February 27, 2024

Maritime workers stand strong on Ports of Auckland picket

A positive upbeat mood and a sense of unity and determination is present at the Maritime Union of New Zealand picket line outside Ports of Auckland today.

250 workers at the Ports of Auckland container terminals are on strike for better pay and conditions.

Maritime Union of New Zealand Auckland Waterfront Branch Local 13 President Denis Carlisle says there is a sense of determination amongst striking workers, with a high level of interest from the general public.

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Ports of Auckland workers want their share

Maritime workers at Ports of Auckland say their industrial action is about getting a fair share of the profit their hard work generates.

Workers at the Ports of Auckland will be on strike from 0700 hours on 2 October 2007 to 0659 hours on 4 October.

Maritime Union Auckland Waterfront Branch Local 13 President Denis Carlisle says that maritime workers are the engine driving the success of New Zealand’s biggest container port.

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Maritime Union says Ports of Auckland pay tactics have backfired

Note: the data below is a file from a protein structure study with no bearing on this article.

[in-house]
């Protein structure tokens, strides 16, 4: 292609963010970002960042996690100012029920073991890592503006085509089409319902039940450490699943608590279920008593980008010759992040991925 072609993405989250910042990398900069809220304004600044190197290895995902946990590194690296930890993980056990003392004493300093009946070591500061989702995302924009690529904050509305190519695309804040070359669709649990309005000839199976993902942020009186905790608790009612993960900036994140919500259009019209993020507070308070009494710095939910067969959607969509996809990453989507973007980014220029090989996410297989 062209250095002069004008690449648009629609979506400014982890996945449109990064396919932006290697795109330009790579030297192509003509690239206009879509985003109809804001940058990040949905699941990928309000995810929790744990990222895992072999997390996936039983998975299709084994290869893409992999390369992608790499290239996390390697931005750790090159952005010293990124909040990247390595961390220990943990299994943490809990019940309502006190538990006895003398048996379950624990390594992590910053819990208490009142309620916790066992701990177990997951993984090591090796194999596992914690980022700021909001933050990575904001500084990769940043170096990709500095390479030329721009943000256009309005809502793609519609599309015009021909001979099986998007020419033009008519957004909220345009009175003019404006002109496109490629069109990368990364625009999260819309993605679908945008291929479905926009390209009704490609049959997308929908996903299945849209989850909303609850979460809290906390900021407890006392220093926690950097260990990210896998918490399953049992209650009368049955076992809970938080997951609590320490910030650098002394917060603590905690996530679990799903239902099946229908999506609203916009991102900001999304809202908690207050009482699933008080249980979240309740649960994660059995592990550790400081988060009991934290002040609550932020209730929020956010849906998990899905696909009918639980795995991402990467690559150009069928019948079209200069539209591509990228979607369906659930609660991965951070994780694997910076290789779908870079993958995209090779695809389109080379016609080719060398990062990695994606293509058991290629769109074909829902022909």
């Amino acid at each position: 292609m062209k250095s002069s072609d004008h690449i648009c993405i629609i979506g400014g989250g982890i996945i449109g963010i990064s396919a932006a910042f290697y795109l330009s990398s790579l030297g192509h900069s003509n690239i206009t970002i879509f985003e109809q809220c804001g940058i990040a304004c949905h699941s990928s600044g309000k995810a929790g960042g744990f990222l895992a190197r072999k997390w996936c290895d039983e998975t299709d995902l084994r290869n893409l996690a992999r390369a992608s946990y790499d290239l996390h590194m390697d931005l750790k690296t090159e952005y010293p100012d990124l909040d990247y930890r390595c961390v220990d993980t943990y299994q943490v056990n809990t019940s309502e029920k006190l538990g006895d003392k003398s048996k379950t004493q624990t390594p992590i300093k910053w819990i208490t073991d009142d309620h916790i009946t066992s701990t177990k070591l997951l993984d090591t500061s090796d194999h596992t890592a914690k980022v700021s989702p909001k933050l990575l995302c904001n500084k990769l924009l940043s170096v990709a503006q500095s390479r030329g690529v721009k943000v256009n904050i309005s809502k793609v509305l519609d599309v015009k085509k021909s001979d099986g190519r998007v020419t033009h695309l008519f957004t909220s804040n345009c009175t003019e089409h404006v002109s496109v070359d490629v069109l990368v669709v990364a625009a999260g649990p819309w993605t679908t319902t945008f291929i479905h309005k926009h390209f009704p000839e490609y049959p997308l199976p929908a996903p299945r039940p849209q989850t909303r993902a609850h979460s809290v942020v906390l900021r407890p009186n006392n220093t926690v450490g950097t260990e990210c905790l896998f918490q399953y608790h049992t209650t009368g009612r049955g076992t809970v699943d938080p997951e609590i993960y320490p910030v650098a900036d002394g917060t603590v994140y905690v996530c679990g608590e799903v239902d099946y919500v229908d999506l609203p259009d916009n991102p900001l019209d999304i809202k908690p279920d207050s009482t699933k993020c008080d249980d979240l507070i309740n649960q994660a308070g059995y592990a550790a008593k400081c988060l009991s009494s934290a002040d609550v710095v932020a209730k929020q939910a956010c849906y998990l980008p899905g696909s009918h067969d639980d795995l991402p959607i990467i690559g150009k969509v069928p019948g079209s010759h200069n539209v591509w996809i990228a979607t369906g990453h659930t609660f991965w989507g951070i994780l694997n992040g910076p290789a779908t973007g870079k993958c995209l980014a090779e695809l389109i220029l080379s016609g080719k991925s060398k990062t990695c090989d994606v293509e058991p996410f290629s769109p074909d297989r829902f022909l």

The Maritime Union of New Zealand has gone on the front foot in the Ports of Auckland dispute, saying the port company has badly mishandled the situation.

Maritime Union members at the Ports of Auckland voted to take two day strike action starting 2 October, after management started to make unauthorized payments into bank accounts.

Maritime Union of New Zealand Auckland Waterfront Local 13 President Denis Carlisle says Ports of Auckland management have generated a backlash amongst workers.

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Maritime Union joins hospital picket lines in Invercargill

The Maritime Union of New Zealand is throwing its weight behind locked out hospital workers around New Zealand.

Hundreds of low paid employees of Spotless Services Limited have been locked out of their work. The lockout is now on day six.

In Invercargill, members of the Bluff branch of the Maritime Union have travelled up from the Bluff waterfront to join the picket lines at the hospital.

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Cash bounty for missing crew members could attract criminals

The Maritime Union says cash bounties being offered for missing overseas fishing crew members is extremely dangerous and is of dubious legality.

Maritime Union General Secretary Trevor Hanson says he is concerned about a new trend that has private operators fronting up big money to track down missing crew members.

An advertisement placed in the Otago Daily Times today offers an $1000 bounty for information about missing crew member Kismo Pakistan who left his vessel the FV Oyang 70 in Dunedin on 5 June 2007.

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